With the fervent wave of development ensconcing global economies of the world, the overwhelming goal stated by most is that of a “cashless society.”
Australia, is one such example, with the island country months from enforcing an actual ban on cash-based transactions over AUD $10,000. According to the country’s Liberal Party, beginning on 1 July 2019, all payments over the stated sum have to be made in cheques or through electronic transfers.
Despite the overarching goal of this legislation being to weed out the nation’s illicit tobacco trade, black market crime, and terrorist financing, citizens are set to bear the brunt of the cash exodus. With over 37 percent of all commercial transactions being made in cash, the switch to a cashless system will not be smooth or welcome, as many small businesses have pointed out that this ban will hurt their reserve collections which are constituted by cash alone.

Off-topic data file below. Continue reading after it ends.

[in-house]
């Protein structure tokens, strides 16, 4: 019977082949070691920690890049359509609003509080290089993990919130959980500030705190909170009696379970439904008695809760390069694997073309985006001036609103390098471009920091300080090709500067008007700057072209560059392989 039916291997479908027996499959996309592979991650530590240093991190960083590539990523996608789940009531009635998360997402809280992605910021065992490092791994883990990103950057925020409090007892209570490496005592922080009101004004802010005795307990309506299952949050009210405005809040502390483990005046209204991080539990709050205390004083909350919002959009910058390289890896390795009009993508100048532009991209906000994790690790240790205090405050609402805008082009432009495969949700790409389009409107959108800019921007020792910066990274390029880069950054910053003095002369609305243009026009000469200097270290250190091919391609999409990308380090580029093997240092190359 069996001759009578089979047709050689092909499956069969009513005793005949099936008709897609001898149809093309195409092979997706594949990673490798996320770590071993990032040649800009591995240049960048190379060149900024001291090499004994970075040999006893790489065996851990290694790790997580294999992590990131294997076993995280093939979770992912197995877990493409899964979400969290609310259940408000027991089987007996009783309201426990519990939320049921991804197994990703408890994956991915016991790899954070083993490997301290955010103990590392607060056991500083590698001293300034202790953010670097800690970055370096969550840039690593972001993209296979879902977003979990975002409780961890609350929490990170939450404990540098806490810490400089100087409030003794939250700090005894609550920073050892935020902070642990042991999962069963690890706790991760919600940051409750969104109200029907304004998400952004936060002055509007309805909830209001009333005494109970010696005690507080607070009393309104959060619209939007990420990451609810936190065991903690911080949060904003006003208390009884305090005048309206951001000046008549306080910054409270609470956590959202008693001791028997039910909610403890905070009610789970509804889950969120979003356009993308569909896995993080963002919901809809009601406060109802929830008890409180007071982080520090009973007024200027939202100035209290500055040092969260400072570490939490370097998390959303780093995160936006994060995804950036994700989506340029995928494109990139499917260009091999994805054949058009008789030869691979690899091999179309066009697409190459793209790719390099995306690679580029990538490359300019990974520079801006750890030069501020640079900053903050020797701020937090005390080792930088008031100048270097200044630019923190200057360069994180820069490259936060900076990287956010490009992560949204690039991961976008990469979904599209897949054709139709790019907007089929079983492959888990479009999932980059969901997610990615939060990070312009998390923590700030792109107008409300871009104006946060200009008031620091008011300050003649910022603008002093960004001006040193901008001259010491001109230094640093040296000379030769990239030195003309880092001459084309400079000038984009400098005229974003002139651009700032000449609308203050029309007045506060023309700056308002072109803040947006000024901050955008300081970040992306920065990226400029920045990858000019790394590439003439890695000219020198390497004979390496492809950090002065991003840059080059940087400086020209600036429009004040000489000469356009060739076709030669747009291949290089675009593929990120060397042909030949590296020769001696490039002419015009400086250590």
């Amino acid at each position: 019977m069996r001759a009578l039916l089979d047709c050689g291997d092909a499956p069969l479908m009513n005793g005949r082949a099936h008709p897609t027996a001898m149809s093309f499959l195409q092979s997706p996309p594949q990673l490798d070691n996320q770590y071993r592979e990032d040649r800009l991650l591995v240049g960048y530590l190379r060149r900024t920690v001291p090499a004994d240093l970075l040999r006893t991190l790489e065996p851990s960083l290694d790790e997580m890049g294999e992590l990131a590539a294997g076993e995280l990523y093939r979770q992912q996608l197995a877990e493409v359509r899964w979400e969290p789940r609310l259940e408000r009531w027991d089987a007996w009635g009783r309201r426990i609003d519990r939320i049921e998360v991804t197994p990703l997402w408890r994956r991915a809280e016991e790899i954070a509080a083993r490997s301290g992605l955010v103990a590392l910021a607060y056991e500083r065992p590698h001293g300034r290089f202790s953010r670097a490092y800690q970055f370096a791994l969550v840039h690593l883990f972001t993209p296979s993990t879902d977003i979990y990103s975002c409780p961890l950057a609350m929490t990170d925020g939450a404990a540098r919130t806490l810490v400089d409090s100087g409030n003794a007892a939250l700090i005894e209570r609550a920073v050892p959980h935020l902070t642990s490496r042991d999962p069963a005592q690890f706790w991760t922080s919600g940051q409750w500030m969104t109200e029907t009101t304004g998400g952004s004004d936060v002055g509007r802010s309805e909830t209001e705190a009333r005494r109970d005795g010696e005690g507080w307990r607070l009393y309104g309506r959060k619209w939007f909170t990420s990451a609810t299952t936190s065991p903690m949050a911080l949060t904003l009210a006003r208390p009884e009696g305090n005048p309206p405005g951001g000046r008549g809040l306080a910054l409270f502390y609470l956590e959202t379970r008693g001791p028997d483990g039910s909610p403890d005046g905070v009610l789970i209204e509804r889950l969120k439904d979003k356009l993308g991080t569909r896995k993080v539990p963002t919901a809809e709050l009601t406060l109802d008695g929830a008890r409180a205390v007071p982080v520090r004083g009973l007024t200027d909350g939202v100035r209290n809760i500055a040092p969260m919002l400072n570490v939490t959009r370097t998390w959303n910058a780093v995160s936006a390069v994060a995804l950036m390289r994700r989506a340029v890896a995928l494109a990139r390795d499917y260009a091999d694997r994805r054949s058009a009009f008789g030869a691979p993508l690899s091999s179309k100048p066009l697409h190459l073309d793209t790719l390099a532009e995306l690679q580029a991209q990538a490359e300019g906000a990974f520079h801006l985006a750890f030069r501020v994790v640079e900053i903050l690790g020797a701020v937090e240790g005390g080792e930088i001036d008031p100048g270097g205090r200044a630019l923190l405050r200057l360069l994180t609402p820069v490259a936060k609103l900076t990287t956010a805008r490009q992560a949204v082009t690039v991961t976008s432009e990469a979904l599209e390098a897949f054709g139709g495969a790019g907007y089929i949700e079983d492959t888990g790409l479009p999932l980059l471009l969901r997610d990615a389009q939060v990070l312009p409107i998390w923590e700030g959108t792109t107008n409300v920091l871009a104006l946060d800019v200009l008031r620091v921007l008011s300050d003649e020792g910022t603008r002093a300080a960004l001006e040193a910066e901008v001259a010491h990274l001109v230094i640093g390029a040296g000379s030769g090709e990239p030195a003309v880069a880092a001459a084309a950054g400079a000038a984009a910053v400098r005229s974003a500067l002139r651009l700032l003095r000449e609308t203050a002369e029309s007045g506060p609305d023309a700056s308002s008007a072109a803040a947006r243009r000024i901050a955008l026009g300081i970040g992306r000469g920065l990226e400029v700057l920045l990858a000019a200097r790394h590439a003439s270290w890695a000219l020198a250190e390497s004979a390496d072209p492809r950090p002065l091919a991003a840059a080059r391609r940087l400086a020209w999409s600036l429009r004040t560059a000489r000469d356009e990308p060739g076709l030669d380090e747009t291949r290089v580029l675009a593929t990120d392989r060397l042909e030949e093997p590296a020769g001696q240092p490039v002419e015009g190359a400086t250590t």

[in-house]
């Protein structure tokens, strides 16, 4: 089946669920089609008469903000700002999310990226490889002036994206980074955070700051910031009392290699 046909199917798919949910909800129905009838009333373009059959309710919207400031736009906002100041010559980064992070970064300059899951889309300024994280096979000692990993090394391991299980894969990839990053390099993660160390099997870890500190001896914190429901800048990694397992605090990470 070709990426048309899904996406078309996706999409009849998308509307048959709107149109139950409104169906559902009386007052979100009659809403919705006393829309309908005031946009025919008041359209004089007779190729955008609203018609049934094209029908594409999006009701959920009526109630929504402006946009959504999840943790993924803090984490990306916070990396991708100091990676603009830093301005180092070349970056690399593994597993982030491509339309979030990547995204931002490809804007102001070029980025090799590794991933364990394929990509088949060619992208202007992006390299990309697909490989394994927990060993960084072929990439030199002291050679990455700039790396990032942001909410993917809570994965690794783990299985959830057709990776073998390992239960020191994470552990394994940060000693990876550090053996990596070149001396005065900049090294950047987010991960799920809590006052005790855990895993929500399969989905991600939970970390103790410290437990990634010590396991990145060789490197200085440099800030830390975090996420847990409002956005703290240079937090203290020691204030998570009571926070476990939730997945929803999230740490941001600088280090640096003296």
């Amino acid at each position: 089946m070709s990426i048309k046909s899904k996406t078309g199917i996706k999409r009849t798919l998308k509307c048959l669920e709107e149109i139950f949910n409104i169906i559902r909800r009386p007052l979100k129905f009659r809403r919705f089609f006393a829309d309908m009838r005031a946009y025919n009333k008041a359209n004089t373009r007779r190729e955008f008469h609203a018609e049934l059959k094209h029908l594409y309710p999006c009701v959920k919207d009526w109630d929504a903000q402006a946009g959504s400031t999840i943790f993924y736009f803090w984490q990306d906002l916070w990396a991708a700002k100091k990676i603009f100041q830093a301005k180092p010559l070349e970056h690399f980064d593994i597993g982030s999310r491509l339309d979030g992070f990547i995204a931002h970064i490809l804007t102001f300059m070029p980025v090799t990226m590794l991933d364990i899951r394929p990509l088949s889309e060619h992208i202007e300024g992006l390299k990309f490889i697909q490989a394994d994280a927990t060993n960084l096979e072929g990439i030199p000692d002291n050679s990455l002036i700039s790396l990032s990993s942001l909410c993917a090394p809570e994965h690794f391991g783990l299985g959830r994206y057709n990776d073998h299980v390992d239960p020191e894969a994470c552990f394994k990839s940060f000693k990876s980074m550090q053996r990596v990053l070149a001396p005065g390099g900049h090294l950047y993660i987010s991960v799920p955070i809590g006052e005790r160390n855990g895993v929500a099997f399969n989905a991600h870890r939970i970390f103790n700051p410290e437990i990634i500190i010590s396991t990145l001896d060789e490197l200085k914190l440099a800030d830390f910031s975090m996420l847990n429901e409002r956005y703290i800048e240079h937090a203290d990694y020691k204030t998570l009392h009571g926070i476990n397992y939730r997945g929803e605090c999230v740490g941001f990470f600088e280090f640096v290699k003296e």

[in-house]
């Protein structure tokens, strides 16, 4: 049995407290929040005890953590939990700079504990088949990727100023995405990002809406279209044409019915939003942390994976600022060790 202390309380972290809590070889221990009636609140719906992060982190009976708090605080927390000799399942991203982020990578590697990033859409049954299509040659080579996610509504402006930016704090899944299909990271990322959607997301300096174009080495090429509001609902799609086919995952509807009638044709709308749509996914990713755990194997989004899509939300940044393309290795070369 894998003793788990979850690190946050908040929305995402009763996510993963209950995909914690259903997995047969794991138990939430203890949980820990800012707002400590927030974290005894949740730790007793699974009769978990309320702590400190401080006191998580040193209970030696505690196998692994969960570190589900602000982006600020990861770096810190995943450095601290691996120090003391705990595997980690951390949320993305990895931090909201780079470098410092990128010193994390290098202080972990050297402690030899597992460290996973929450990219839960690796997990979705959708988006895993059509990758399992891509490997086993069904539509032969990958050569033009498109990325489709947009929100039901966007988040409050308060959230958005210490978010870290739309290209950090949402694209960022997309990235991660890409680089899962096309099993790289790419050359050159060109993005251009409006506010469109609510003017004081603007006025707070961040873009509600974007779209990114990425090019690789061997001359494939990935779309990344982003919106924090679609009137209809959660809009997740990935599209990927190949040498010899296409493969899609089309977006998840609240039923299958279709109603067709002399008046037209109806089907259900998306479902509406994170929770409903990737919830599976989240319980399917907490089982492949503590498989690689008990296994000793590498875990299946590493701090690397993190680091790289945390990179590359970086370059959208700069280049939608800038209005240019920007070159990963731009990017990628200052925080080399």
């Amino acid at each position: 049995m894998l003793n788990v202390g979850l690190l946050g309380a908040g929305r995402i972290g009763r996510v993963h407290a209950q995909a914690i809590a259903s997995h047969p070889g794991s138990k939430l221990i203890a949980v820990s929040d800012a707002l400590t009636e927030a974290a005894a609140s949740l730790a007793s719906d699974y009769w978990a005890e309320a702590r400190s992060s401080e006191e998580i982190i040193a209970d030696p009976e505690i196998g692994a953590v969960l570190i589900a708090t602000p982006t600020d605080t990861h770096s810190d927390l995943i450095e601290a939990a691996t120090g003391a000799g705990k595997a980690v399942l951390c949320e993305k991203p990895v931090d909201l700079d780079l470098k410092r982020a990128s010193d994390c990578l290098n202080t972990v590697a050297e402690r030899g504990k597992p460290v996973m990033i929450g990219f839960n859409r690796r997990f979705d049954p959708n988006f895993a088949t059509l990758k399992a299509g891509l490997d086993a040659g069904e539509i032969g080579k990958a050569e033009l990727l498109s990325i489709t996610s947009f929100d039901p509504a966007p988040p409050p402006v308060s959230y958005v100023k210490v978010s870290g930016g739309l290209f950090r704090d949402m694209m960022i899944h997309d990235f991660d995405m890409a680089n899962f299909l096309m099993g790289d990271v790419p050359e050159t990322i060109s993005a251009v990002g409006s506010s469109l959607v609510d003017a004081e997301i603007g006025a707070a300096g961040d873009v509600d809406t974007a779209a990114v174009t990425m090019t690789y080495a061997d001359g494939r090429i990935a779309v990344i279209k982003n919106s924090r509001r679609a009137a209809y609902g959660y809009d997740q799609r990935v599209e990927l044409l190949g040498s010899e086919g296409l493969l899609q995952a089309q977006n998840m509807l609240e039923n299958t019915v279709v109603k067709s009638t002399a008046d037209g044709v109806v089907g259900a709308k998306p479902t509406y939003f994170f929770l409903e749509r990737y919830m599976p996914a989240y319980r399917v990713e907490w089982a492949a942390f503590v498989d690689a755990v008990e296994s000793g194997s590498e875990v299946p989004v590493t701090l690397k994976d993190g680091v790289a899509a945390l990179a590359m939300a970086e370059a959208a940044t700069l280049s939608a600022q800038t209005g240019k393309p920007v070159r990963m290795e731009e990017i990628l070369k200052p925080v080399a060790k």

Given the departure of large-scale cash-based transactions and the forced adoption of electronic payments, cryptocurrencies could thrive. Ever since the legislation was announced in May 2018, the crypto-community looked favorably towards Australia and with two months left for the ban’s eventual roll-out, the case has strengthened.
Several factors need to be examined carefully when dealing with the dichotomy of the outflow of cash and the inflow of digital money, not necessarily just crypto, as a thread on the r/Bitcoin subreddit explains.
From a purely quantitative standpoint, the purchasing power of the stated amount i.e. AUD $10,000 is not going to hold for a period of more than a couple of years or so. The impact of inflationary pressure on cash hampers its potential, unlike Bitcoin, which has a periodical protocol to cushion the inflationary effect on its halving and subsequent mining rewards reduction.
The same was pointed out by slvbtc, who stated,
“Slowly over time as inflation eats away at purchasing power it will become illegal to…